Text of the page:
TheCityUK and Marsh have jointly published a report urging UK financial and related
professional services sectors to step up their efforts to address
cyber risk. The report (headed "Cyber and the City")
suggests that cybersecurity is still not being given the priority
it deserves, particularly given the substantial disruption, costs
and reputational damage that can flow from a cyber-incident. The
threat of cyber-attacks on British companies is growing, with 2.5
million cyber-crimes reported last year in the UK alone.
Alarmingly, the report reveals that only 30% of firms rated
cyber threats in the top 10 risks to their business, and only 29%
had tried to quantify their cyber exposure.
reported last year, company Boards are well-placed to reduce
the risk of successful cyber-attacks and the ensuing financial and
reputational consequences. The report makes a number of specific
recommendations for individual firms and includes the following
Identify and quantify the main cyber threats.
Maintain an action plan to improve defence and response to
Ensure that data assets are mapped and the actions necessary to
secure them are clear.
Manage supplier, customer, employee and infrastructure cyber
Implement independent testing against a recognised
Ensure the risk-appetite statement provides controls on cyber
Test insurance for its cyber coverage and counter-party
Ensure preparations have been made to respond to a successful
Share cyber insights with peers.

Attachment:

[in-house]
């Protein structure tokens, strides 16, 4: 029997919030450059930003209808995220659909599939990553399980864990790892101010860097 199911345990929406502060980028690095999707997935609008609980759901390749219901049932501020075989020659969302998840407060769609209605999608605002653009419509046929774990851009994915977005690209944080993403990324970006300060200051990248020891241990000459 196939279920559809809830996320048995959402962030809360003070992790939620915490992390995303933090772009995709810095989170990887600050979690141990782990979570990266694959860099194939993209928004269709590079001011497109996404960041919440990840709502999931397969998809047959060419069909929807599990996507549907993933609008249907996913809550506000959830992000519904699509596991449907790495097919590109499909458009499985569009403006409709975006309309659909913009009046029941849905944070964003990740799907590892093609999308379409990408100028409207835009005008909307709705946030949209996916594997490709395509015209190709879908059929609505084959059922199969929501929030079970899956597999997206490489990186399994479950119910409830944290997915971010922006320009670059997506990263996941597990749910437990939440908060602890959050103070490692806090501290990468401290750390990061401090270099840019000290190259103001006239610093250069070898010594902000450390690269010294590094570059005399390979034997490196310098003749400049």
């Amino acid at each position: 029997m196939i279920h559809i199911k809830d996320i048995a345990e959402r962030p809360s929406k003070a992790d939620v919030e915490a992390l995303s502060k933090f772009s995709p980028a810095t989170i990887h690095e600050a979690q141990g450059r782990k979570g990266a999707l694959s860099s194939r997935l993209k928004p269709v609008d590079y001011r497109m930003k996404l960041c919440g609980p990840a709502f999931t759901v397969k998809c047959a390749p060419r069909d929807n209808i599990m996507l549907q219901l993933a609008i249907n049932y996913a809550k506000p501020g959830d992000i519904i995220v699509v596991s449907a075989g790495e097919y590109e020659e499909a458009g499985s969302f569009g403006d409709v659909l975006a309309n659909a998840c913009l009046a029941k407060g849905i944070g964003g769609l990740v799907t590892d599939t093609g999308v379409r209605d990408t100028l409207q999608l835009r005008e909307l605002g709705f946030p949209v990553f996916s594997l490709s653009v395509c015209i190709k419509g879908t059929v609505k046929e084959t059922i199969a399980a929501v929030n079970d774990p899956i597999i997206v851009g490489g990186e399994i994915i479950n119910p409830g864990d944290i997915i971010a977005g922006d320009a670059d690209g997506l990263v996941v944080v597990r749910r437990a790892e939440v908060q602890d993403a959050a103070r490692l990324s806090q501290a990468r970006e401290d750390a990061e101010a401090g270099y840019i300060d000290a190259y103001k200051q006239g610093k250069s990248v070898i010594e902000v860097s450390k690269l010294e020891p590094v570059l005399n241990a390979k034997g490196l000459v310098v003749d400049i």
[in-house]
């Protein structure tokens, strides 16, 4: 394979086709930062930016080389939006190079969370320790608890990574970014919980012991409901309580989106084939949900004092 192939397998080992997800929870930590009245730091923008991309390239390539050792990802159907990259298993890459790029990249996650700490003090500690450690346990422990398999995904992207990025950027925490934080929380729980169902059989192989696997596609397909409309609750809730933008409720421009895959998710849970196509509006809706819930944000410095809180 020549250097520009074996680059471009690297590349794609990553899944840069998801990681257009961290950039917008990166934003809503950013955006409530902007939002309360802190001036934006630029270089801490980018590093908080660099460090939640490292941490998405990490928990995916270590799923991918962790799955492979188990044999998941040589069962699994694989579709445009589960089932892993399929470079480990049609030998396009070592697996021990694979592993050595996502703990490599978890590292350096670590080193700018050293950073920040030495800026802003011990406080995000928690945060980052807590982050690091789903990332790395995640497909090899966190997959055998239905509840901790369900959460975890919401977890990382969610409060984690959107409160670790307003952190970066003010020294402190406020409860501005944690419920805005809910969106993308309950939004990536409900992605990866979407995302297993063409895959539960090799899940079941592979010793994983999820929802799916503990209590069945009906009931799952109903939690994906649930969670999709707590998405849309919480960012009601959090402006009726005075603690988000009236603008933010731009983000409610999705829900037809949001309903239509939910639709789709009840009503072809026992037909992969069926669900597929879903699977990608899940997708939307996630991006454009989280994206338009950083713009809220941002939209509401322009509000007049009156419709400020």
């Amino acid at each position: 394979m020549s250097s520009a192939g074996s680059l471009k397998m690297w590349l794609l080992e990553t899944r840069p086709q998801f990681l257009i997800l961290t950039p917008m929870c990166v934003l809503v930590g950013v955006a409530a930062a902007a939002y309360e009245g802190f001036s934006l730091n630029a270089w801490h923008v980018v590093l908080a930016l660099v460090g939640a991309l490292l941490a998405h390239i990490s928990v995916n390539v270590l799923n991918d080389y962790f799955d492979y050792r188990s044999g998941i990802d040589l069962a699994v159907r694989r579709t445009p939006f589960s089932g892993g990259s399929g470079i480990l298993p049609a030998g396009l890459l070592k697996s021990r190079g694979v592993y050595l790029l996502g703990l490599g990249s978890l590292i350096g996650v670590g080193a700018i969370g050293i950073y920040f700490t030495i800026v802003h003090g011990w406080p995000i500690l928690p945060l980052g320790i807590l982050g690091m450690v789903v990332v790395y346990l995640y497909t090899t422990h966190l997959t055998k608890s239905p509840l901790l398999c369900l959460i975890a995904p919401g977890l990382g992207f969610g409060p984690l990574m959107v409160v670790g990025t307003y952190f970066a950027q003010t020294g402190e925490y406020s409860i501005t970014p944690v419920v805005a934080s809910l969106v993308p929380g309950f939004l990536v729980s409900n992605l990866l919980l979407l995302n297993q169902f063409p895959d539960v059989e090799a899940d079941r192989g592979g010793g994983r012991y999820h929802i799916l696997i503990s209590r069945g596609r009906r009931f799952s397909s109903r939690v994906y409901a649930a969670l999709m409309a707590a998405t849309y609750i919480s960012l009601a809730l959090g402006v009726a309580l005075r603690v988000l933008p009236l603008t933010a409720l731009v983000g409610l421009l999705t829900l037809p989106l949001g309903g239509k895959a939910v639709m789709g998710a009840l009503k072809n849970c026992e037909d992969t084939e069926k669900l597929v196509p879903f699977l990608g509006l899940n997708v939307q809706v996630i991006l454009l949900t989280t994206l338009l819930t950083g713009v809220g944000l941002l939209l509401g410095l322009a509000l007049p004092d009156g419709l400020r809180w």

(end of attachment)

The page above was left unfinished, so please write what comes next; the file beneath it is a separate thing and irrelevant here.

Provide regular Board review material to confirm status on the
Another key recommendation is that the financial services sector
should set up an industry-wide "Cyber Forum" as a
platform for industry participants to informally share important
information and experiences, and help promote a unified response to
cyber threats. The forum would consist of a steering committee of
directors from various financial organisations, and a working group
of information security officers or risk executives.
The report gives UK businesses that are facing increased and
increasing cyber threats with a set of helpful, practical
recommendations to complement (and build upon) their existing
The content of this article is intended to provide a general
guide to the subject matter. Specialist advice should be sought
about your specific circumstances.
To print this article, all you need is to be registered on Mondaq.com.
Click to Login as an existing user or Register so you can print this article.
The fourth and final part of our mini-series on the draft ICO guidance on Consent, published on 2 March 2017, focuses on the practical impact the GDPR (General Data Protection Regulation) will have on how your organisation records and manages consent.
In light of the much anticipated ICO draft GDPR (the General Data Protection Regulation) Consent Guidance being published yesterday, 2 March 2017, we will be running a mini-series on the guidelines under consultation and the impact the GDPR will have on the much vexed position of consent and the impact on your business.
The first of our four discussions on the ICO guidelines for Consent will focus on the meaning of consent under the GDPR (General Data Protection Regulation) and how this change enhances the previous law on consent to data processing.
Register for Access and our Free Biweekly Alert for
This service is completely free. Access 250,000 archived articles from 100+ countries and get a personalised email twice a week covering developments (and yes, our lawyers like to think you’ve read our Disclaimer).